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János Áder, former Member of the European Parliament, was elected President of Hungary today. The man behind the moustache has been a stable player in Hungarian politics ever since Fidesz was first formed as a radically liberal youth organization in 1988. Although Áder, contrary to the legend, was not among the 37 founders of Fidesz, he joined the party during its first year, a month after it was established. Áder was a member of the Bibó College, where Prime Minister Orbán, Speaker of the National Assembly (Parliament) László Kövér, and many other prominent Fidesz leaders got their start. Since then Áder has been a moderate but charismatic voice who frequently formed internal opposition against Orbán who seems to have always respected his opinions even when he disregarded them.
The socialization that occurred during college years, when the Fidesz boys got up at the crack of dawn to do tedious manual work such as chicken-packing in order to earn a small income and make ends meet, created life-long personal bonds between Áder and Orbán. Áder has always been more contemplative and Orbán more action oriented.
Like many of the Fidesz boys, Áder is a ‘first generation intellectual’ whose love for fishing is as famous as Orbán’s devotion to soccer. Nicknamed the Charles Bronson of Csorna, a small Catholic town of his birth in North-Western Hungary, he has been a strong voice on constitutional and rule of law issues since he was selected to represent the ‘alternative organization’ at the roundtable talks about Hungary’s constitutional transition to democracy in 1989.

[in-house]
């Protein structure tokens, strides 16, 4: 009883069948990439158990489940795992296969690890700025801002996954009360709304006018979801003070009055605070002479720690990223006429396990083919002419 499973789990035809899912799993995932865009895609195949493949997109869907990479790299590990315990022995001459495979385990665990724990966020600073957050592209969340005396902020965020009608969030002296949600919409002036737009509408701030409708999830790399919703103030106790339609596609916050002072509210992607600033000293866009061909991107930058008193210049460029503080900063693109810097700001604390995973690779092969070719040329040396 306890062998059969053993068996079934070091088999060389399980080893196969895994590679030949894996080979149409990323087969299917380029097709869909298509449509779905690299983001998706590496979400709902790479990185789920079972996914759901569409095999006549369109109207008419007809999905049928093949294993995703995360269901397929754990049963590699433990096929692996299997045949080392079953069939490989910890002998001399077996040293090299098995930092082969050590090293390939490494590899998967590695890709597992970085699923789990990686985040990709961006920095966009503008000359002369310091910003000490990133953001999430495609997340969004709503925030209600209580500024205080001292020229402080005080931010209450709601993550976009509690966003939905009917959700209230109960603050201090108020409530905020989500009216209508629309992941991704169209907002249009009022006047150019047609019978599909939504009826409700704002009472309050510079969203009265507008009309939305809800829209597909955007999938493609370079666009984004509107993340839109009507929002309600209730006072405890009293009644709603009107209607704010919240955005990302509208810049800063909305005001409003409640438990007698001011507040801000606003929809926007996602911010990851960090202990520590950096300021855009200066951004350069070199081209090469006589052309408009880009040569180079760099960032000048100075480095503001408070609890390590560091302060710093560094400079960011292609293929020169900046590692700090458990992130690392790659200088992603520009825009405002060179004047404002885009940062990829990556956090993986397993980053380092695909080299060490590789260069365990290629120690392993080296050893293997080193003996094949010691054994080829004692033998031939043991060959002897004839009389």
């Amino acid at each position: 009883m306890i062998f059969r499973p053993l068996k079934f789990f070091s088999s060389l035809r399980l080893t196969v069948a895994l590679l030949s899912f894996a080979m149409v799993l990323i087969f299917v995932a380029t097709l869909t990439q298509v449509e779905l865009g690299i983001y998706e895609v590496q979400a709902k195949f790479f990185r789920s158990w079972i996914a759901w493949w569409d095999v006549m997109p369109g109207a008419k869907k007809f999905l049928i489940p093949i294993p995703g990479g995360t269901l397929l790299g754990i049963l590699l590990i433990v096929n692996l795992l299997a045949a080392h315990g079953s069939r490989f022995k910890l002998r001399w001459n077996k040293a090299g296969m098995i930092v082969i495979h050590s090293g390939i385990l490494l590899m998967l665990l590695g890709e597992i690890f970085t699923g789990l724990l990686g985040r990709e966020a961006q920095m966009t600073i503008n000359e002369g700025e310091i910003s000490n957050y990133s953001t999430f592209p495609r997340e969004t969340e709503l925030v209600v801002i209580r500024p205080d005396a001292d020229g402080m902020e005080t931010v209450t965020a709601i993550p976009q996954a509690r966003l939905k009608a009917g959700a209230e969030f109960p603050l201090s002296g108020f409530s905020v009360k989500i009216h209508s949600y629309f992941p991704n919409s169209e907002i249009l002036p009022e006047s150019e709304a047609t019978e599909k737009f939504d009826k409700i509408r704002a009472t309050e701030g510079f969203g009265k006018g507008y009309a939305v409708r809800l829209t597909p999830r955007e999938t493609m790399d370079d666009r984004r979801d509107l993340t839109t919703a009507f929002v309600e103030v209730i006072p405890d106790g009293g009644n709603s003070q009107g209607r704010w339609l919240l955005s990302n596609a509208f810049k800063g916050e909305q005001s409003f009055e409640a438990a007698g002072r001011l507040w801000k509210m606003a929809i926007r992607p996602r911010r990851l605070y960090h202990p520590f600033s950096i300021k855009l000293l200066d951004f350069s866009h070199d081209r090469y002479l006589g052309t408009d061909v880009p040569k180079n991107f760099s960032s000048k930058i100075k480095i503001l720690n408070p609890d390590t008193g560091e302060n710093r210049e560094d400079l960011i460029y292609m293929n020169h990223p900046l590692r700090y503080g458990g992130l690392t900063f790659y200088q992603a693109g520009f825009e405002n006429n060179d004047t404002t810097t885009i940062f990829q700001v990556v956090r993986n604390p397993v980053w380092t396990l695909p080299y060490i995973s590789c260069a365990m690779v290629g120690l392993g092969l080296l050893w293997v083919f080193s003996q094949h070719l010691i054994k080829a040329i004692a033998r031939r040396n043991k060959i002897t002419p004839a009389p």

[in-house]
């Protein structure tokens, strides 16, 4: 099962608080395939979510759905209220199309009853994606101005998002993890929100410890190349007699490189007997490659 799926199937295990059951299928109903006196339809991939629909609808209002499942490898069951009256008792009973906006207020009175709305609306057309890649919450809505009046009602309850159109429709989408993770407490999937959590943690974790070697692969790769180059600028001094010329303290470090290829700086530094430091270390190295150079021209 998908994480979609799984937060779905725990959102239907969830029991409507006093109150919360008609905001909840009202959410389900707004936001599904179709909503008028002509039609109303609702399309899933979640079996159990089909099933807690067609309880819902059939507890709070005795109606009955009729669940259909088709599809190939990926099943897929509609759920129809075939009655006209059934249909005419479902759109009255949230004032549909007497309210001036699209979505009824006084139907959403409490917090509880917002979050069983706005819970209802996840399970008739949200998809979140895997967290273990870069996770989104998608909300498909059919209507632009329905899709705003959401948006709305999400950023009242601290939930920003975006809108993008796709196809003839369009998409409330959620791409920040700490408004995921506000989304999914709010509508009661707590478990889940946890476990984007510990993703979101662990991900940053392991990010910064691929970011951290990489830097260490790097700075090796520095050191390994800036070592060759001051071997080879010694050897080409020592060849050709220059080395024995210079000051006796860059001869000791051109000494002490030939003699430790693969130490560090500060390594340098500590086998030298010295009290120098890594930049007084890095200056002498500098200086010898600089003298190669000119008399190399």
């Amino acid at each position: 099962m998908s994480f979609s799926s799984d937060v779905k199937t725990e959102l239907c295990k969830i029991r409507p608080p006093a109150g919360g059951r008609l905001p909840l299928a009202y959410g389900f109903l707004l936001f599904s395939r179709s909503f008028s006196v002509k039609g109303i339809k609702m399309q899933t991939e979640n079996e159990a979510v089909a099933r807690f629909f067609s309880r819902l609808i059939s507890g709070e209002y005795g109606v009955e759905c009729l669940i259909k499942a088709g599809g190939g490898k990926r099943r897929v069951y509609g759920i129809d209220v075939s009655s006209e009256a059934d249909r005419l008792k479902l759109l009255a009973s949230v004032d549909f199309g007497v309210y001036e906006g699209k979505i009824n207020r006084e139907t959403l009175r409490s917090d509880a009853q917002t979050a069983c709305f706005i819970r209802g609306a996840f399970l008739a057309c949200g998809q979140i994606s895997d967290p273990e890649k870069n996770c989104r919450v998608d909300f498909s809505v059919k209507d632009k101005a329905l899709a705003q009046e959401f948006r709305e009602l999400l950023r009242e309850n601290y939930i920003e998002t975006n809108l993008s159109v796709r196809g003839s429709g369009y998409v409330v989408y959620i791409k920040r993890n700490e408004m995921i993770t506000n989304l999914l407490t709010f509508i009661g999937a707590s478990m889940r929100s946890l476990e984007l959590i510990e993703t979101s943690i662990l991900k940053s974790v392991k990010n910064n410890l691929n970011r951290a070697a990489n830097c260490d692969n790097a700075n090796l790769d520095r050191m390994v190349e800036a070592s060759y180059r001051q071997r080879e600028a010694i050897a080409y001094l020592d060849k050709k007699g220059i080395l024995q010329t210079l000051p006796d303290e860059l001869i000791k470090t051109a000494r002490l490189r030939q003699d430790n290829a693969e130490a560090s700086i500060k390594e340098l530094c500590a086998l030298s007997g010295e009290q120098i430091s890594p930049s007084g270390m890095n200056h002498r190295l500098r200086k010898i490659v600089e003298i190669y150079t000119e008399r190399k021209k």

Although Áder failed to win a parliamentary seat in his district during the first two elections, his prominent place on the party list secured him a guaranteed spot in the National Assembly, where he was MP until 2009, acting as Speaker of the Parliament during the first Orbán government (1998-2002, and later as vice-Speaker.
In 2006, when Fidesz failed to win back the majority from the Socialist-Liberal coalition, Áder took a back seat in the party hierarchy. In 2006, he did not seek reelection as party faction leader and Péter Szijjártó took the stage. Szijjártó was a Fidesz ‘young gun’, with more loyalty to the leader than to principle.
In 2007, rumor had it that influential and wealthy conservatives were contemplating the establishment of a new party on the right and Áder was mentioned as a potential leader of the new party. But the Fidesz boys found it difficult to turn against each other. Áder soon announced that he would run for the 2009 European Parliamentary elections which many interpreted as his run-away strategy from a Fidesz that was increasingly becoming Orbán’s one-man-show.
During his political exile in Brussels, Orbán tasked him with working on the judicial and electoral reform after Fidesz won the elections in 2012. This suited Áder’s affinity towards constitutional, parliamentary, and judicial matters fed partially by his family background (his wife being a judge and his father in law a justice at the International Court of Justice in the Hague).
A President Áder certainly means a welcome change in Sándor Palota. Áder has the necessary legal-constitutional background and relative independence from Orbán that former President Schmitt lacked (Schmitt never once used his constitutional veto power–the only President with that distinction). Although a party politician most of his life, Áder is unlikely to be a puppet president. His charisma and character will lend the Presidency much needed weight and seriousness that the institution has been sorely lacking in the past two years. Áder allegedly accepted the nomination on the condition that he would veto bills that would weaken Hungary’s new constitutional system. A pledge that should be taken seriously.
—Vera Molnár is a political analyst residing in Budapest, Hungary. She holds a degree in political science and international affairs.